I was diagnosed with motorneuron disease about 18 months ago. Most recent EMG testing showed continued progression of the disease with moderate denervation in both lower limbs and spreading into the hamstrings and quadricep muscles, mild to moderate denervation in the upper limbs, neck, tongue. Although the disease continues its slow progression I have continued working, driving, doing yard work, and have not found it too difficult to go about a normal routine; although, it does take a bit longer to do certain tasks. Continued physical therapy and light exercising have enabled me to maintain a pretty normal lifestyle to date and that is the way I intend to keep things for as long as possible. Several months ago I had a custom fitted AFO brace made for the lower right leg to help alleviate the symptoms associated with "drop foot" and I was fitted for a lower left leg AFO brace last week. Due to severe weakness in the right leg it is anticipated that I will require a KAFO brace fairly soon. Does anyone out there have specifc information on the KAFO brace and what kind of an impact it will have upon the ability to walk, drive, etc.? I have read the literature, talked to the Neurologist and Physical Therapist; however, first hand experience and knowledge will help me in making future plans and decisions.
I had bi-latteral spring action AFO's. I now stil have wear the left AFO but needed a support anf stabilty at hte knee onthe right. I went thur a few KAFOs in the first 6-8 months until we came upon the right combination. I have a Stance control Kafo with spring action ankle joint and automatic locking and unlocking knee joints. I tried 3 different varities of knee joints. These Stance control braces allow you to walk prettynormal the knee locks and unlocks in the swing of your leg. It seems to take a lot of adjustments and trial and error to get the best system to match what strength and pattern of gait you have. I now use a becker stance control free walk stlye. cables attached to the foot plate unlock the knee. As for what changes they are big changes. First i am gratefull to have my kafo it really made a differace. But it is not like what you may have remembered when you first got AFO's. Kafo is very ridged driving is a very carefull thing if you need a right kafo. there is little to no abiltiy to rotate your leg to the side etc. in order for the brace to function it fits snug and keep your ankles and knee ridgedly aligned. As for other activities you will allways be aware of the brace and the operation of the locks at all times to bend down, sit, strat a new step. It really was provied me with great security for falling but it is not by far as easy to have "normal" fuction gettign around and with bi latteral afos. Good luck I's try and stay in the AFOs as long as they are practical.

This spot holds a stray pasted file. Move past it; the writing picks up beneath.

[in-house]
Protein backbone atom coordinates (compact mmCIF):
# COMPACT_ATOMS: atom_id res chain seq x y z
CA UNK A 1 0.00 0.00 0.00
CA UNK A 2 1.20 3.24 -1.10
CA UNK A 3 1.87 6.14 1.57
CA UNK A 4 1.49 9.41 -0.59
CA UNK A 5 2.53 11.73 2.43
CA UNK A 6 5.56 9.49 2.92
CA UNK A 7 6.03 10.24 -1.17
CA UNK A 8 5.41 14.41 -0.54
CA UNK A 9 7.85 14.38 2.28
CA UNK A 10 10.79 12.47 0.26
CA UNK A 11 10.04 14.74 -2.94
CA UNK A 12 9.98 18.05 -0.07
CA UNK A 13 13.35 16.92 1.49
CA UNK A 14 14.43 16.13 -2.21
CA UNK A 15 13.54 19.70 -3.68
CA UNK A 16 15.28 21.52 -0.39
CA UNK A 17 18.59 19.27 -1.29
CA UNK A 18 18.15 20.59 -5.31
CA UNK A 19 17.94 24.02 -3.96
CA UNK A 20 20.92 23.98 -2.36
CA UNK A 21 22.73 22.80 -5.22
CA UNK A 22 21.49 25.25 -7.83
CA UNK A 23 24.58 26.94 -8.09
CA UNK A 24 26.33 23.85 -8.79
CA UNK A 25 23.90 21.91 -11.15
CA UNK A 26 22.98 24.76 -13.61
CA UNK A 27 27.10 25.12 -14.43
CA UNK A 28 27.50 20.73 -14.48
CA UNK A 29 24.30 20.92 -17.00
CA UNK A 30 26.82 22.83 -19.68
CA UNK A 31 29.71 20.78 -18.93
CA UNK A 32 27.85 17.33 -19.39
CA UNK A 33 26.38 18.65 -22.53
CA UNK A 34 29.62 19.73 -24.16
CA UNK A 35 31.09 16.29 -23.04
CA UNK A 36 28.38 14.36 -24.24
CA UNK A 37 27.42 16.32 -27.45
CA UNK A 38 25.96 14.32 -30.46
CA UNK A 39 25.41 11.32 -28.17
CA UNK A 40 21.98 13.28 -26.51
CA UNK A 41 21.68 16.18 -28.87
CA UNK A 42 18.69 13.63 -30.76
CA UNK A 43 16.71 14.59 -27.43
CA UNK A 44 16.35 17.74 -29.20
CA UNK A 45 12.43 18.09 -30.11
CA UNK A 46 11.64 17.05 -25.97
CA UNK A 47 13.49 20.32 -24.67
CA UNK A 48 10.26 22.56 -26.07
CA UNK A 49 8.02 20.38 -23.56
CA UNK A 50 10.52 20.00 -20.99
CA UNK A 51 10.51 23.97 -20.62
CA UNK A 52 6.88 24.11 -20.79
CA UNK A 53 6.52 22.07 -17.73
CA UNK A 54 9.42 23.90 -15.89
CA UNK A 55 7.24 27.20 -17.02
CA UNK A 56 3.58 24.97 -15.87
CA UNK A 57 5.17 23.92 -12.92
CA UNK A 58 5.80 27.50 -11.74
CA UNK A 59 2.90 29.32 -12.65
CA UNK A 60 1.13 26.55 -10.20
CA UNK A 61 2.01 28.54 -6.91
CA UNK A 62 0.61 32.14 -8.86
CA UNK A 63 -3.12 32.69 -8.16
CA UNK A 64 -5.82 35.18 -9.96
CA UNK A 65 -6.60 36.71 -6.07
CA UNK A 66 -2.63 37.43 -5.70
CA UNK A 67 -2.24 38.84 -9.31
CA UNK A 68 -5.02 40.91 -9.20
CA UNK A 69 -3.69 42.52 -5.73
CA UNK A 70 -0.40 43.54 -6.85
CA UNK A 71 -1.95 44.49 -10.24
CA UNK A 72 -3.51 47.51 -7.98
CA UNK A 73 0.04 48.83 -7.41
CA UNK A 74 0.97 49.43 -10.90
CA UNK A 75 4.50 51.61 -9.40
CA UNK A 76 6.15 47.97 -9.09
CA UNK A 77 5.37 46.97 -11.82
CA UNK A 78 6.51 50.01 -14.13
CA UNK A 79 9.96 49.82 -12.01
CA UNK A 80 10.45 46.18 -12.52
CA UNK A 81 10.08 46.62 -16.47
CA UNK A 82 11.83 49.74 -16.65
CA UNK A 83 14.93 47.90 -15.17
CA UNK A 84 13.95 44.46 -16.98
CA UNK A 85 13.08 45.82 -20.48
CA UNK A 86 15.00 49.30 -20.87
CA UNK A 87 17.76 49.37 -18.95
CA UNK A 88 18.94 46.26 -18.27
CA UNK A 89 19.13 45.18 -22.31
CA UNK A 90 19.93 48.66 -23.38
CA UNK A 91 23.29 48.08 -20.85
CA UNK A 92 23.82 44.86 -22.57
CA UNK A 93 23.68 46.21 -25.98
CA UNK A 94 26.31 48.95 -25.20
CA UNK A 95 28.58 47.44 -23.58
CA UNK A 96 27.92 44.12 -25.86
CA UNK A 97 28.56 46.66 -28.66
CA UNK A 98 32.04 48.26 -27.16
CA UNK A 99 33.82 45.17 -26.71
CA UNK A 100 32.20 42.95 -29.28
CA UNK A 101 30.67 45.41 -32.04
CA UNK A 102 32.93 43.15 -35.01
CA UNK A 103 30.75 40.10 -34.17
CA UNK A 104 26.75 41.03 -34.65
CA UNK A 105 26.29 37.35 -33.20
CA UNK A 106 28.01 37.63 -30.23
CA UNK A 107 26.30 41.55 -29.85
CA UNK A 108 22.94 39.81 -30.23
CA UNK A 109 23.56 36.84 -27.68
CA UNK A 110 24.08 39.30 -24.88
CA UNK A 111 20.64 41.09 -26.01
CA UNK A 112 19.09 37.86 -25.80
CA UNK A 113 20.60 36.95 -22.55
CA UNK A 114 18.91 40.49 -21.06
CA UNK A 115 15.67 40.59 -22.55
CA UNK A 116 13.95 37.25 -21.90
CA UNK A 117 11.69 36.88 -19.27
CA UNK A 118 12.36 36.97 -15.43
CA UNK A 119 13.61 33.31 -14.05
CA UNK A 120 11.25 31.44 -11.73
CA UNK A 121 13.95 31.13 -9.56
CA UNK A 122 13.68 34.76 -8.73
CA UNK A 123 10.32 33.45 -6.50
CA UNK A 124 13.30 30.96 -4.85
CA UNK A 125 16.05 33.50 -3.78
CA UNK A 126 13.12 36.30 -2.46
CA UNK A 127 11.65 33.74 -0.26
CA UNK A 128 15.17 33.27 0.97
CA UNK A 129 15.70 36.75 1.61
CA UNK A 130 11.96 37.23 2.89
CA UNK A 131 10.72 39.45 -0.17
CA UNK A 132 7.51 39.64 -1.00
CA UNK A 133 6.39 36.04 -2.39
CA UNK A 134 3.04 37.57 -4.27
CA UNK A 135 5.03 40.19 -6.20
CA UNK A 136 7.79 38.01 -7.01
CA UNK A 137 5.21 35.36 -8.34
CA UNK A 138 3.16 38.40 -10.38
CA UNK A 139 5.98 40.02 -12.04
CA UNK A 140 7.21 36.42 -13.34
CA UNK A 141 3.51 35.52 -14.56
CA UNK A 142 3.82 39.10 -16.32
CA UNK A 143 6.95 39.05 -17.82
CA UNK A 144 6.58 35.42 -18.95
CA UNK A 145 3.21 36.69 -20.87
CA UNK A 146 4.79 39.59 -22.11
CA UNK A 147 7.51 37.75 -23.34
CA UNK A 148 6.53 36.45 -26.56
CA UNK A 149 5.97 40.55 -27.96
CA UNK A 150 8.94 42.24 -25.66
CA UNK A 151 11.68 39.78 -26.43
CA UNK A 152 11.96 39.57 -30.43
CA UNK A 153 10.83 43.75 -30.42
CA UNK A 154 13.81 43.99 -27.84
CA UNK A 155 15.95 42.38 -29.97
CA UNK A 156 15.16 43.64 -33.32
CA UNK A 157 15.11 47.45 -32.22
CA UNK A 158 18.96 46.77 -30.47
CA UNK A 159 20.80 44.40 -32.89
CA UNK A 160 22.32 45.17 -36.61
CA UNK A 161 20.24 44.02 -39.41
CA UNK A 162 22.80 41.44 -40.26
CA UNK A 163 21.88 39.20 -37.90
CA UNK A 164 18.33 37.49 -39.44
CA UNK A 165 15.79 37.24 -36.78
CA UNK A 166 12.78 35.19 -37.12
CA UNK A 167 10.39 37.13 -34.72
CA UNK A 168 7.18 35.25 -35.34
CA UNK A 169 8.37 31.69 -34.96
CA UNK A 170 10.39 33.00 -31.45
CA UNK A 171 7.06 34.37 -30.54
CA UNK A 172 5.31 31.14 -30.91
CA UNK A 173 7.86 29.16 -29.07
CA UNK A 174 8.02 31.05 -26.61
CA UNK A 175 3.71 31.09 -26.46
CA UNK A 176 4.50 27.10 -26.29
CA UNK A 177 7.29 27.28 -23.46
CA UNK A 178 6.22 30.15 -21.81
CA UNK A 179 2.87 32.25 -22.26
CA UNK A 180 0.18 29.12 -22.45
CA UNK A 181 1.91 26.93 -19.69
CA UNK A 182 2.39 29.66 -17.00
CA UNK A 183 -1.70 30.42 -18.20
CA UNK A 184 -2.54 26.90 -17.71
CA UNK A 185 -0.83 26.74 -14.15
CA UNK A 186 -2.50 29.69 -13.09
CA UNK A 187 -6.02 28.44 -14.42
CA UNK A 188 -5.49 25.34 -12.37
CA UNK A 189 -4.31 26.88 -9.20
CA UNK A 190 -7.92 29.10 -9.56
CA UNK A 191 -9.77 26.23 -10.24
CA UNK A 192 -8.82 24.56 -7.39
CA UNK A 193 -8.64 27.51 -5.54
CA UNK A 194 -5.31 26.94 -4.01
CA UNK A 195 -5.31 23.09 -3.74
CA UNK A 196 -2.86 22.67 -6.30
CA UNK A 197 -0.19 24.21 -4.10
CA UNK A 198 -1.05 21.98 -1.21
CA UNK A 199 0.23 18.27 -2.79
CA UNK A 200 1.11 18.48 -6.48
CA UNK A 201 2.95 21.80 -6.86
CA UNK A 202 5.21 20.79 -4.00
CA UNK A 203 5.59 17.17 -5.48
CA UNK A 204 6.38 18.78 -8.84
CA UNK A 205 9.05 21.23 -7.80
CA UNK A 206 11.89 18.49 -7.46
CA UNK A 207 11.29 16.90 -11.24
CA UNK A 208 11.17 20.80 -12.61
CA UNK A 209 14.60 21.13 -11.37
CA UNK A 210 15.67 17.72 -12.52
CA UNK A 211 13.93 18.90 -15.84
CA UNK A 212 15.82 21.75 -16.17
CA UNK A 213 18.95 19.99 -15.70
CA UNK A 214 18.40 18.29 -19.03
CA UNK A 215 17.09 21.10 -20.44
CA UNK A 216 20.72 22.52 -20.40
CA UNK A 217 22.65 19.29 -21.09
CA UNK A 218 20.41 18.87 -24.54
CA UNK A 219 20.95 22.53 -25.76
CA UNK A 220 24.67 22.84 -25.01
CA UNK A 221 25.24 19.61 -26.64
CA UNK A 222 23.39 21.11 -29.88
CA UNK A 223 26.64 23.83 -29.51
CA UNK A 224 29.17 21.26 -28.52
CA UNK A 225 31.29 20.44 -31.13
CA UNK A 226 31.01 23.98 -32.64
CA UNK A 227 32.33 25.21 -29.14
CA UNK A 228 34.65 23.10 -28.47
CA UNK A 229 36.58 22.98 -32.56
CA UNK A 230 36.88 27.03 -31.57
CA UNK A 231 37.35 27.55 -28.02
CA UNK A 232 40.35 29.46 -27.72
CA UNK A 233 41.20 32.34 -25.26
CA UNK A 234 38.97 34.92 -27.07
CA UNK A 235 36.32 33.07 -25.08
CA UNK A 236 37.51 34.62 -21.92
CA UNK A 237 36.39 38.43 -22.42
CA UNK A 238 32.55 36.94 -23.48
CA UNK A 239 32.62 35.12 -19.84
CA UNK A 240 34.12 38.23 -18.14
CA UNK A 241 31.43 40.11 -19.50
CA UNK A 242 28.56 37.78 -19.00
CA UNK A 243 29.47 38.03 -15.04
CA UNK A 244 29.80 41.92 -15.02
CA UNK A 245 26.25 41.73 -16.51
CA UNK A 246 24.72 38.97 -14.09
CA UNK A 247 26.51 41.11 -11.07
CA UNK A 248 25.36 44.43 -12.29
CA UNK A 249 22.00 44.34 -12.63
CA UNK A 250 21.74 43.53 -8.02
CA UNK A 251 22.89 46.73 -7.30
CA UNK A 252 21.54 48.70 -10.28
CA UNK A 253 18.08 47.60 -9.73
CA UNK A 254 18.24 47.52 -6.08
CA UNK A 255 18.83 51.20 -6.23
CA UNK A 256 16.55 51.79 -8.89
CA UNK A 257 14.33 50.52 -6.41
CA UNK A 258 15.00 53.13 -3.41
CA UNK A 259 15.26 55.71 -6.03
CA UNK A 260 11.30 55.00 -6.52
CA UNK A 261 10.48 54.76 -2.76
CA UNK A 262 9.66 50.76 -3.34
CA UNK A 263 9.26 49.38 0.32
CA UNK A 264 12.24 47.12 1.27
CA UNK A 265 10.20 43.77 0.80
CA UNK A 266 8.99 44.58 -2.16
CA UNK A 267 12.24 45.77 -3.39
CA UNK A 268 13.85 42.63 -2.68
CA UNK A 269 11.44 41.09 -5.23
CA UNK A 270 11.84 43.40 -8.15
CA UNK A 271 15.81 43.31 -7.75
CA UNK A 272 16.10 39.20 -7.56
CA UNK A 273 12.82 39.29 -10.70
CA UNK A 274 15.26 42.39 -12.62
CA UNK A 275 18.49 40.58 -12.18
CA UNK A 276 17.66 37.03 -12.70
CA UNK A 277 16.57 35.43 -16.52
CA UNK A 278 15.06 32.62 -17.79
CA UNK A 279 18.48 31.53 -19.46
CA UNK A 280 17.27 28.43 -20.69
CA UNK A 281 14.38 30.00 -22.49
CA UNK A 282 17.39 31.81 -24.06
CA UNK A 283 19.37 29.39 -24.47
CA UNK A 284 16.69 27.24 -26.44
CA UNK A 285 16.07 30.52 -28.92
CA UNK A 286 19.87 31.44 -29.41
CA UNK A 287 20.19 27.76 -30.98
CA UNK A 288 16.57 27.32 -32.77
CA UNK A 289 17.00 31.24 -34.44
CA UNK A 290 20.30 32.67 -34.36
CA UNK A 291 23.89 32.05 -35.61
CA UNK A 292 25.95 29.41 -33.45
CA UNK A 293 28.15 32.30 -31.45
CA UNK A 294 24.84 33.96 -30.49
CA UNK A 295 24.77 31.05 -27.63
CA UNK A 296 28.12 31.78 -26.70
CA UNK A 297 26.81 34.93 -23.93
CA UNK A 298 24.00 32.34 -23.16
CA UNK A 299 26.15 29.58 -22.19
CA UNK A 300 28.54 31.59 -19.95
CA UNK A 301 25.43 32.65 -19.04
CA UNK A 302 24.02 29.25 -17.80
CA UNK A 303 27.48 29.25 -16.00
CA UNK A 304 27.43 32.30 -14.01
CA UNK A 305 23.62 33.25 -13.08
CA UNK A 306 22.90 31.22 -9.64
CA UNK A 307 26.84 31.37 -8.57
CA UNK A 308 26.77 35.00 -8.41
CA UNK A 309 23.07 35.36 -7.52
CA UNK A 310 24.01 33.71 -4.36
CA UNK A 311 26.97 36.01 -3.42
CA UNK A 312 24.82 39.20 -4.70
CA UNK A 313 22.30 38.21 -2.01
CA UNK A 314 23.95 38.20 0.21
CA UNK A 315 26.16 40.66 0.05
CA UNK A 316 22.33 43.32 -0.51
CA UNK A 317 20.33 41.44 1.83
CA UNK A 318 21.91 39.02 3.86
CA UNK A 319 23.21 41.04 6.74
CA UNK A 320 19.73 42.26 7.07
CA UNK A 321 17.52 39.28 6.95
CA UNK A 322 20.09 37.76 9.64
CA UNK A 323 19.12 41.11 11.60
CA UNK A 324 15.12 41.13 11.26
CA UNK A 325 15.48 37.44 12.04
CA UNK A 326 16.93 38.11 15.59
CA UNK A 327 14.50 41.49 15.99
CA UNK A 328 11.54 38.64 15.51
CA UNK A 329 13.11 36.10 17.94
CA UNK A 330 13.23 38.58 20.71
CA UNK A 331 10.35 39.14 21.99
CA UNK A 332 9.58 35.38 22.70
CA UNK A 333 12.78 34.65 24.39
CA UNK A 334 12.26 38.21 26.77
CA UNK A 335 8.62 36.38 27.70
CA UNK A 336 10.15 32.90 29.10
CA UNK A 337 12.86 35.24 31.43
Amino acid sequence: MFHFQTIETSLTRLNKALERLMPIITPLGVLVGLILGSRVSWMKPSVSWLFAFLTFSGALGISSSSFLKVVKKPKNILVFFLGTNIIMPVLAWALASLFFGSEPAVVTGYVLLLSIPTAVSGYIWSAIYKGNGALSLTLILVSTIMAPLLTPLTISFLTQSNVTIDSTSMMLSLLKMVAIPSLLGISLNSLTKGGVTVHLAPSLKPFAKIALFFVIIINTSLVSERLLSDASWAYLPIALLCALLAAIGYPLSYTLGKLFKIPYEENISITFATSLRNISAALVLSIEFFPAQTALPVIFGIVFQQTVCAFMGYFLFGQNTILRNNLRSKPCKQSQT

Copyright 1994-2016 MedHelp International. All rights reserved.
MedHelp is a division of Aptus Health.
This site complies with the HONcode standard for trustworthy health information.
The Content on this Site is presented in a summary fashion, and is intended to be used for educational and entertainment purposes only. It is not intended to be and should not be interpreted as medical advice or a diagnosis of any health or fitness problem, condition or disease; or a recommendation for a specific test, doctor, care provider, procedure, treatment plan, product, or course of action. Med Help International, Inc. is not a medical or healthcare provider and your use of this Site does not create a doctor / patient relationship. We disclaim all responsibility for the professional qualifications and licensing of, and services provided by, any physician or other health providers posting on or otherwise referred to on this Site and/or any Third Party Site. Never disregard the medical advice of your physician or health professional, or delay in seeking such advice, because of something you read on this Site. We offer this Site AS IS and without any warranties. By using this Site you agree to the following Terms and Conditions. If you think you may have a medical emergency, call your physician or 911 immediately.